Speech reductions change the dynamics of competition during spoken word recognition

Brouwer, S., Mitterer, H., & Huettig, F. (2012). Speech reductions change the dynamics of competition during spoken word recognition. Language and Cognitive Processes, 27(4), 539-571. doi:10.1080/01690965.2011.555268.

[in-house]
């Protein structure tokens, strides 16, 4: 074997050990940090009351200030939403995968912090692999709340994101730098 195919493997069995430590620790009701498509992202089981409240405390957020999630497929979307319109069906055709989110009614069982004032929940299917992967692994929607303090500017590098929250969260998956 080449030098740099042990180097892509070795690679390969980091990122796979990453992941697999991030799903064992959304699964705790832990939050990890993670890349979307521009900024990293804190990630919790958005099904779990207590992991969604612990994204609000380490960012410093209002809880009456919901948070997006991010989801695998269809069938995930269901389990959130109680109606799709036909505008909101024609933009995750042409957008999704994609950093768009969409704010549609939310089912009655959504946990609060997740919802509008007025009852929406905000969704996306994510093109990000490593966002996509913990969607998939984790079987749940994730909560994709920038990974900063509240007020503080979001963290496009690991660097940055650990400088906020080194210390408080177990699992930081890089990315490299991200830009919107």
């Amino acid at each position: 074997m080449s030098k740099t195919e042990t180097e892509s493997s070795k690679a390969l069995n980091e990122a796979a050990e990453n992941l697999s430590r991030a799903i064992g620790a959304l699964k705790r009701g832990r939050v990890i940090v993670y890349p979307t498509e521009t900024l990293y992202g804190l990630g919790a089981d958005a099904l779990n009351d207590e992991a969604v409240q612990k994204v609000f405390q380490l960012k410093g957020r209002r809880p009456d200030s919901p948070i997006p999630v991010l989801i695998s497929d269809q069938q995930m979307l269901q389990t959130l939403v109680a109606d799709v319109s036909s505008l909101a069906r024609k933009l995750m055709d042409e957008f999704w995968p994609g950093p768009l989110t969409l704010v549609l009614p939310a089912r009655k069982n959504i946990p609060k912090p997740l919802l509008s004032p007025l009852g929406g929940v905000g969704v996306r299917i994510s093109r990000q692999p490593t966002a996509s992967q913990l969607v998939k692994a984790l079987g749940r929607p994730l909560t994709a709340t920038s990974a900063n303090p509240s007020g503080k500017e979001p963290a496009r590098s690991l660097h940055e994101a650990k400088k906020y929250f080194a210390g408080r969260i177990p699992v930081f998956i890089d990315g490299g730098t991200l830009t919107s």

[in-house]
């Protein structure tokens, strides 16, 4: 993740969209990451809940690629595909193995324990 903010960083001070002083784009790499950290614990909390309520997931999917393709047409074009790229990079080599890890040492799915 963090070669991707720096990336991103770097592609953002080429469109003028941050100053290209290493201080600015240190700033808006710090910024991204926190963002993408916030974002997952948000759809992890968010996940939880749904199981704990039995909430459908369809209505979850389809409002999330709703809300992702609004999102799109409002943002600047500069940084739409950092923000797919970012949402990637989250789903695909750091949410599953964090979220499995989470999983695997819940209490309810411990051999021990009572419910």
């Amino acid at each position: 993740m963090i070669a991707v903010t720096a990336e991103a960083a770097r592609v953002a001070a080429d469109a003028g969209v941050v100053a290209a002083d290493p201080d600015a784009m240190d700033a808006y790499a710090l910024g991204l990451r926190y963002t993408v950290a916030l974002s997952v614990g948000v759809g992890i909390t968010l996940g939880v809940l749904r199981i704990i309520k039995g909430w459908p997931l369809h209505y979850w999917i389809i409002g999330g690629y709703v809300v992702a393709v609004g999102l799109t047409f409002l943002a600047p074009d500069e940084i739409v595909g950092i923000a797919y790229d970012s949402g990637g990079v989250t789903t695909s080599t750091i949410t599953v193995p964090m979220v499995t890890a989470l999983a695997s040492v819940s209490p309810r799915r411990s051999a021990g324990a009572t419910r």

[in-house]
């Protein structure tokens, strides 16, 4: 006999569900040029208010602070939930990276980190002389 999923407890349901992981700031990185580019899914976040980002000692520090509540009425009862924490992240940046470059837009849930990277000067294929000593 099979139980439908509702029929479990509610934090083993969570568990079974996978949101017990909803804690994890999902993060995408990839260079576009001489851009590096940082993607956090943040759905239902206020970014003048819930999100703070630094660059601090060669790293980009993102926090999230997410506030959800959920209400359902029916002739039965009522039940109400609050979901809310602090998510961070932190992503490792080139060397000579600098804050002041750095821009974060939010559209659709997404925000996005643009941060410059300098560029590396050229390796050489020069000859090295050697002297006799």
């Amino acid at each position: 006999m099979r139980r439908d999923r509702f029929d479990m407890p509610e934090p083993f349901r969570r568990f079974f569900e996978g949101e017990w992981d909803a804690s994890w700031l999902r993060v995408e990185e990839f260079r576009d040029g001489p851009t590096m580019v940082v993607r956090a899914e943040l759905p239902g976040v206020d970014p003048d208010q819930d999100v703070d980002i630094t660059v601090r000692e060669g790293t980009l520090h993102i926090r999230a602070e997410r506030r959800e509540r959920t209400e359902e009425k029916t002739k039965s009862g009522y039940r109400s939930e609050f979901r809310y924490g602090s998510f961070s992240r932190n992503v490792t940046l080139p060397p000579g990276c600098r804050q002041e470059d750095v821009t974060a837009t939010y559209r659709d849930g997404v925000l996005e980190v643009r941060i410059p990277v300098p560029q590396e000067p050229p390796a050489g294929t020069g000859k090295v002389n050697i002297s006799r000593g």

Three eye-tracking experiments investigated how phonological reductions (e.g., ‘‘puter’’ for ‘‘computer’’) modulate phonological competition. Participants listened to sentences extracted from a pontaneous speech corpus and saw four printed words: a target (e.g., ‘‘computer’’), a competitor similar to the canonical form (e.g., ‘‘companion’’), one similar to the reduced form (e.g., ‘‘pupil’’), and an unrelated distractor. In Experiment 1, we presented canonical and reduced forms in a syllabic and in a sentence context. Listeners directed their attention to a similar degree to both competitors independent of the target’s spoken form. In Experiment 2, we excluded reduced forms and presented canonical forms only. In such a listening situation, participants showed a clear preference for the ‘‘canonical form’’ competitor. In Experiment 3, we presented canonical forms intermixed with reduced forms in a sentence context and replicated the competition pattern of Experiment 1. These data suggest that listeners penalize acoustic mismatches less strongly when listeningto reduced speech than when listening to fully articulated speech. We conclude that flexibility to adjust to speech-intrinsic factors is a key feature of the spoken word recognition system.
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